Between 1917 and 1919, Respighi was indecisive about his stylistic direction. HisViolin Sonata in B minor (1917) pays tribute to the composers from the time of Martrucci to Franck, and tends to be academic in nature. In the same year, he composed a relatively modern sounding song cycle,Deità silvane (1917). Two years later, hisBallata dello gnomidi (1919) featured controversial orchestral dissonance, rendering it unpopular; this work has only recently been rediscovered. Casella and his Società Italiana di Musica Moderna were active in these years, perhaps leading to the indecisiveness of Respighi.
Respighi’s next set of compositions are part of his ‘happy phase’ and consist of his successfulAntiche danze ed arie (1917) and his ballet La boutique fantasque (1918), which was also a major success. The Antiche danze ed arie are very colorful and clear and pay tribute to early music, while hisLa boutique fantasquepays tribute to Rossini through the use of borrowed themes. This ballet seems to have also influencedStravinsky’s Pulcinella.
Some of his later pieces from this period include Gli uccelli (1928) which is loosely based on keyboard pieces depicting birds, from the Baroque era.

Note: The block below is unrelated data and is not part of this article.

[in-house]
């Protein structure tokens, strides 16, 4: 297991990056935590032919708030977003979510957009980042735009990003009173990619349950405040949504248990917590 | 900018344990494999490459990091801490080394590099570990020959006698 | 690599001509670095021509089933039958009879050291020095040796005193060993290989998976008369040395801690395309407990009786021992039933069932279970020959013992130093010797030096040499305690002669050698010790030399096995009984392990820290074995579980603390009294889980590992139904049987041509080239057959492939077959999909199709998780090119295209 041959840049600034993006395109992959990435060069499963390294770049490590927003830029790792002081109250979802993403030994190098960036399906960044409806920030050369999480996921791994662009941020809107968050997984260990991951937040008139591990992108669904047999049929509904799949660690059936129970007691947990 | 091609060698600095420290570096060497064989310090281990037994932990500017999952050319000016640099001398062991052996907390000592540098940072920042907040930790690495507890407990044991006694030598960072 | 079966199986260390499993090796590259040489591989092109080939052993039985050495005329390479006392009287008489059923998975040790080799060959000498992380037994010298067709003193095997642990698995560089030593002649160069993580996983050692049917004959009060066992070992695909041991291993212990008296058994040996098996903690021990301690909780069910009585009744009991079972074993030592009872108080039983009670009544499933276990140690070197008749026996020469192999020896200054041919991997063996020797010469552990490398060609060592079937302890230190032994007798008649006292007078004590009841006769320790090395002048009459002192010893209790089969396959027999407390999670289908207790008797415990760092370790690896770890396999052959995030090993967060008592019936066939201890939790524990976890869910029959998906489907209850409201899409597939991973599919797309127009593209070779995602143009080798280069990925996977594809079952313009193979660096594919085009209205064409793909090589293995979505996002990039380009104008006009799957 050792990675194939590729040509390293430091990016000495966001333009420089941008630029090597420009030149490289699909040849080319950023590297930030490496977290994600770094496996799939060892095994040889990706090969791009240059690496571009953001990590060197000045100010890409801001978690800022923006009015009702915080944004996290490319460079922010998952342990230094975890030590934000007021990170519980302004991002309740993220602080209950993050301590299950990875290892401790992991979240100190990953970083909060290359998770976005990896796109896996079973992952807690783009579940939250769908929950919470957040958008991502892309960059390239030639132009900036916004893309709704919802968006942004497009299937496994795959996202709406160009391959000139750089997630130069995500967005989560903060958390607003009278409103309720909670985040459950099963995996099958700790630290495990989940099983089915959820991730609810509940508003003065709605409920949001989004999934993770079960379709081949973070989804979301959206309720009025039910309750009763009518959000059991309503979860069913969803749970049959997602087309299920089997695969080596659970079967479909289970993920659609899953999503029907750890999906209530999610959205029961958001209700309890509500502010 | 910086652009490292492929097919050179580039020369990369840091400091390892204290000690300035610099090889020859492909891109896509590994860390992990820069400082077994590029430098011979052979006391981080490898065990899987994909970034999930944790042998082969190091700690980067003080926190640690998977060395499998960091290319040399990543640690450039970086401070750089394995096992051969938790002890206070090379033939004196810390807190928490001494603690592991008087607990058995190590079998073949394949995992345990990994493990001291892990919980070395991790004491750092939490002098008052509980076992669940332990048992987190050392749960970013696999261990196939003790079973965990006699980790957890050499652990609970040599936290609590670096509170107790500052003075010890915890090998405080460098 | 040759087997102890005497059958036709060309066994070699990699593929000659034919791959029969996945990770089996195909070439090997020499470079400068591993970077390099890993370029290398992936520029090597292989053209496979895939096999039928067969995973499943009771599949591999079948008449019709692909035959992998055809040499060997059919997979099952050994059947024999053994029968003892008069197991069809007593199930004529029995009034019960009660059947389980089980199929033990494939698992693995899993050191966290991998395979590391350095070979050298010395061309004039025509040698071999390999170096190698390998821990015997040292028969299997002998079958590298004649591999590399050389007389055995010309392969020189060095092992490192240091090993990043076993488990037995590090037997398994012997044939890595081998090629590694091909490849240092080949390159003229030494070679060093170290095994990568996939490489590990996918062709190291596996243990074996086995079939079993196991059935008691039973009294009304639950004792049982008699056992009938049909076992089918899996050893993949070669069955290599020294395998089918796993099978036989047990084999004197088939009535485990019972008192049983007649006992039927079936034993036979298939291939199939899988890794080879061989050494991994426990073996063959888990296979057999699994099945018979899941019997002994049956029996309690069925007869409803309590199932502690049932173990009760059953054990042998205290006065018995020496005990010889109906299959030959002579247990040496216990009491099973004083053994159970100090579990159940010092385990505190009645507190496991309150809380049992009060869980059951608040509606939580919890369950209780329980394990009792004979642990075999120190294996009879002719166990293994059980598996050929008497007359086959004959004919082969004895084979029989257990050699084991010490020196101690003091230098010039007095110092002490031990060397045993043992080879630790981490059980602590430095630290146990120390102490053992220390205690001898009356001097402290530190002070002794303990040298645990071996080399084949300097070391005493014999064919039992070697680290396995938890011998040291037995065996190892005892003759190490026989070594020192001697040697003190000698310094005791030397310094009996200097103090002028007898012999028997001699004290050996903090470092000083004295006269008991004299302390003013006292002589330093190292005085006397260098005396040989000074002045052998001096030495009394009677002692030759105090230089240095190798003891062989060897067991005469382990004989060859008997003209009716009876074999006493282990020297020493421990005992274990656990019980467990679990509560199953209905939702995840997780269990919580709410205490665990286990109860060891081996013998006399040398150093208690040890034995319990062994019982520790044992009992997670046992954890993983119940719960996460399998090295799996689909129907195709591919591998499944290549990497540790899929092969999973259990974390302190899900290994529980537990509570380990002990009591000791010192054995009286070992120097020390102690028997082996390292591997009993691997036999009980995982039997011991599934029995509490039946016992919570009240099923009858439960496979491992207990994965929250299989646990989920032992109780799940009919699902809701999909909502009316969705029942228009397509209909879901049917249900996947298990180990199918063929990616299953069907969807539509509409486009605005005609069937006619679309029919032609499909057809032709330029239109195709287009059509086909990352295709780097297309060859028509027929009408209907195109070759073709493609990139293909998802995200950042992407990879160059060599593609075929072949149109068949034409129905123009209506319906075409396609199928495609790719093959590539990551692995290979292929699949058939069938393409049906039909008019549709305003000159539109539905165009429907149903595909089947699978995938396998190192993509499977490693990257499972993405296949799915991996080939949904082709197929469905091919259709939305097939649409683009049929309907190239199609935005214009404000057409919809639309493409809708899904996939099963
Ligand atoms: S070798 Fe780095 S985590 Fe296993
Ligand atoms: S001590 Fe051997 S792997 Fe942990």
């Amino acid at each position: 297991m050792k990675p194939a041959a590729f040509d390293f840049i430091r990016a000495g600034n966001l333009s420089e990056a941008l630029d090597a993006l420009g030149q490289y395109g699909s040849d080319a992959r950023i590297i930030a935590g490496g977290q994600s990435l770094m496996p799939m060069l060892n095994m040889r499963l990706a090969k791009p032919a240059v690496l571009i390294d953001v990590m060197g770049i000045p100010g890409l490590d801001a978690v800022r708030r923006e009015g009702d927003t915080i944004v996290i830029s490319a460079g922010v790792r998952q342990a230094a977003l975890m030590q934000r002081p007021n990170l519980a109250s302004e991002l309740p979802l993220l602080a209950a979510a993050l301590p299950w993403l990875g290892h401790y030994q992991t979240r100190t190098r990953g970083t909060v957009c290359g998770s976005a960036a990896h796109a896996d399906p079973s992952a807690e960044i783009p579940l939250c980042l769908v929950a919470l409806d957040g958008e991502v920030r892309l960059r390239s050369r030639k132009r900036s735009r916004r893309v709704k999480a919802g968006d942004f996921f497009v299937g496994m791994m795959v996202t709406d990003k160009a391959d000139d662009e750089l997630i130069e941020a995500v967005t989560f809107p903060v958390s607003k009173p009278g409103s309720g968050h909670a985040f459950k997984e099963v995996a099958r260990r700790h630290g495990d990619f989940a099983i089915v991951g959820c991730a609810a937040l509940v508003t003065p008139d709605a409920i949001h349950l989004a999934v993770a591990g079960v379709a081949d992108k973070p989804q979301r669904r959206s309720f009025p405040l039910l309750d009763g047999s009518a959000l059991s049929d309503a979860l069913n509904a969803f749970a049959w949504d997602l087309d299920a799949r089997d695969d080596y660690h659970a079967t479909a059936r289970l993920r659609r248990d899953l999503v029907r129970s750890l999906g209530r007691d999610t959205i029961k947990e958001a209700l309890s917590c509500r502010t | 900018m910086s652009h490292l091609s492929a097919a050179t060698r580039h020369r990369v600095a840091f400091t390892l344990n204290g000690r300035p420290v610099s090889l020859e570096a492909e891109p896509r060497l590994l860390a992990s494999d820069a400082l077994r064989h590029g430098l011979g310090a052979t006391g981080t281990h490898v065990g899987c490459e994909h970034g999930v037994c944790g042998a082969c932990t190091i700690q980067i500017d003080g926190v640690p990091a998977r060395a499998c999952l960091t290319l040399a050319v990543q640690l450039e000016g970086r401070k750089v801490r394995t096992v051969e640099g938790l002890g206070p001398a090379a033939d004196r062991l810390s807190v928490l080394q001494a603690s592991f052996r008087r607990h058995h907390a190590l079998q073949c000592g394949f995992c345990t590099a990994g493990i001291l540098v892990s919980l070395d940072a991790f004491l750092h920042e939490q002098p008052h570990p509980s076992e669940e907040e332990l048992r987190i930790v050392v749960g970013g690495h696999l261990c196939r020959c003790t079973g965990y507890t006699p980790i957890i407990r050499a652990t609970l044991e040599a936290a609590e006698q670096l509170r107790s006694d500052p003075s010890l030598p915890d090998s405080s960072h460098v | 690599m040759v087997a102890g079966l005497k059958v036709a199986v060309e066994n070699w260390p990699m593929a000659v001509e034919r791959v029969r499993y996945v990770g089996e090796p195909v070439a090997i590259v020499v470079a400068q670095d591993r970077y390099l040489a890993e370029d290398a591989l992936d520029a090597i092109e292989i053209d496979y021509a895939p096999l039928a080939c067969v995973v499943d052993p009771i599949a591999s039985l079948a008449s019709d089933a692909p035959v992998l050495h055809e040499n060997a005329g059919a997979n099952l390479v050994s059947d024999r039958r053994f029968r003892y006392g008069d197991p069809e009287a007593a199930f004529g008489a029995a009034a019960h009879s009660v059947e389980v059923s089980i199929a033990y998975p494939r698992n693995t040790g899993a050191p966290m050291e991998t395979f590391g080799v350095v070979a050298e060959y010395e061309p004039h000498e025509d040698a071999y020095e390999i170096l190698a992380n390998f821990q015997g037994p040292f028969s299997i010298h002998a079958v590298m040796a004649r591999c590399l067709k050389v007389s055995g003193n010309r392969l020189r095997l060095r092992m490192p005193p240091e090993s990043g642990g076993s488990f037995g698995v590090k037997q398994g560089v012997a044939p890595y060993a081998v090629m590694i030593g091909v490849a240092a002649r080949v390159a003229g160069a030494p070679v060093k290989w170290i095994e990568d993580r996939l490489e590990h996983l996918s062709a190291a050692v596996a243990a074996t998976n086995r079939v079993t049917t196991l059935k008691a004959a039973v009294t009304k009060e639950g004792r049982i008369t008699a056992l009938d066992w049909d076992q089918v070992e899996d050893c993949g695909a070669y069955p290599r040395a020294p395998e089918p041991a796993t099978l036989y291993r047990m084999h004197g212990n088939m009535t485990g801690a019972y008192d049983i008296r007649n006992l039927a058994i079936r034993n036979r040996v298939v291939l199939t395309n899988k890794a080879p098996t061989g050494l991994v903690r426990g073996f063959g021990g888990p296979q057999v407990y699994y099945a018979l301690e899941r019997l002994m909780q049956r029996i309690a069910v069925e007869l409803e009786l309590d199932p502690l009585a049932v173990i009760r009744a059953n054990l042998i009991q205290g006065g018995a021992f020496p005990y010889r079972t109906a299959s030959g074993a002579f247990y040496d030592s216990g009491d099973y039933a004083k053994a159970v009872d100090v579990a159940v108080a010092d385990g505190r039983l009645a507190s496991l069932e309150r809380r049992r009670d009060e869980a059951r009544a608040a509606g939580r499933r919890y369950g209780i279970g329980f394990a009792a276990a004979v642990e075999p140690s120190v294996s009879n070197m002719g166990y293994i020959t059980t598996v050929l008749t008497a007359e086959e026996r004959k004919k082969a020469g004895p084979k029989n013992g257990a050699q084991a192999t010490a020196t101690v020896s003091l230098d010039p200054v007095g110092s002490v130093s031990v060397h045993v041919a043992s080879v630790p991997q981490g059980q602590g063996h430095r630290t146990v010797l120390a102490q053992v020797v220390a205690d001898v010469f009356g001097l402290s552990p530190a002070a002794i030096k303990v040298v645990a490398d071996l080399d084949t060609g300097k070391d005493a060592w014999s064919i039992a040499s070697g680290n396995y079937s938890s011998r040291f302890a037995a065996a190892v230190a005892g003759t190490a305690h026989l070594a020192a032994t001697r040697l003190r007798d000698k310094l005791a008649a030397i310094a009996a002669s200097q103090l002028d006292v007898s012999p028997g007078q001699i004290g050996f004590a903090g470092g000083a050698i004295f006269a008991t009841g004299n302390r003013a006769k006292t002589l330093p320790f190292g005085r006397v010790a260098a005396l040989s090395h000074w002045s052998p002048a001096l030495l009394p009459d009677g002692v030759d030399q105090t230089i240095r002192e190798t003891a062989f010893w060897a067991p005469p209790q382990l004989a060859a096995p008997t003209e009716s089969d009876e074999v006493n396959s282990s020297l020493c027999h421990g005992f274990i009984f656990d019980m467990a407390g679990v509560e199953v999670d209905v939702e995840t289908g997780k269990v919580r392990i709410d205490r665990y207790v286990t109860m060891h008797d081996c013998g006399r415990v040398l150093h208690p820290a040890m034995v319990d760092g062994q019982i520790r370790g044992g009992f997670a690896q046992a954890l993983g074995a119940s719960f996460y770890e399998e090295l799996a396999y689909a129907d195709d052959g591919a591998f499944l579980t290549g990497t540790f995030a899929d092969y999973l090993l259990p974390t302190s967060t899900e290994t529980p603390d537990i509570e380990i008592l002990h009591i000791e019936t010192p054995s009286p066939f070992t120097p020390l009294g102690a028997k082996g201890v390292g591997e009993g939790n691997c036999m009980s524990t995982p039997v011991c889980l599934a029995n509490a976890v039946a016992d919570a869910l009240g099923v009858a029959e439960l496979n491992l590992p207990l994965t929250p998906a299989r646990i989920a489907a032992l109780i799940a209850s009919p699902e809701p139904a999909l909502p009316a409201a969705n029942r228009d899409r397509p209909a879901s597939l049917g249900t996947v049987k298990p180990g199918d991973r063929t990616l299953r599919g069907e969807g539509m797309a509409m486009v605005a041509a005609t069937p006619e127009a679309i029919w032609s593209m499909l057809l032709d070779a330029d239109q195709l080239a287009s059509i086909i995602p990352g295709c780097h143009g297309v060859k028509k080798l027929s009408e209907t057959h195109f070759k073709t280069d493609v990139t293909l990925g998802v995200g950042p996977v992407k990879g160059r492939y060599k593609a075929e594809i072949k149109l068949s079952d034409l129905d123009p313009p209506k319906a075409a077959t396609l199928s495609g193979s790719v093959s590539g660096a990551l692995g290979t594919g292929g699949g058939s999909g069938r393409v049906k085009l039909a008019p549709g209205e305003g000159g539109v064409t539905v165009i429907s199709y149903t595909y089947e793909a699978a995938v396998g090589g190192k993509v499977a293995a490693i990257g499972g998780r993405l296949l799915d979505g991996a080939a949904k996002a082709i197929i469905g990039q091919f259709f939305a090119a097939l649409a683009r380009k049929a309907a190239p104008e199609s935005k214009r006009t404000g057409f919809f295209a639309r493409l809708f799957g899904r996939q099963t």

Though mostly remembered for his orchestral work, Respighi dabbled in opera composition on various occasions and even had several successes. In 1920 he was stimulated to pursue this genre after a meeting with the writer Claudio Guastalla, who became Respighi’s librettist. Respighi’s most popular opera,La fiamma(1931-3), was also his last large-scale opera.
Respighi was appointed director of the Conservatorio di S Cecilia in 1923, but resigned after only three years, as the administrative duties impeded on his creativity and time.
Respighi’s success allowed him to travel the world conducting his works. He was also favoured by the regime, though he remained relatively uninvolved in politics. Unlike his contemporaries, he didn’t find the need to write to the fascist leaders. Sachs stated that “Respighi did not attempt to ingratiate himself with the regime because he was the one composer of his generation whom the regime backed without being asked.”
A manifesto from December 1932, which attacked the modern trends of music, was signed by Respighi and his colleagues Pizzetti and Zandonai, among others. The goal of this manifesto was to return music back to its “established Italian tradition.” This event solidified Respighi’s position as a conservative.
Respighi only lived to the age of 56. A heart murmur was discovered in 1931 which greatly weakened him; no more original compositions were composed after 1933. He died in Rome in April of 1936. His wife, who outlived him by nearly 60 years, wrote his biography and continued to fight for his recognition.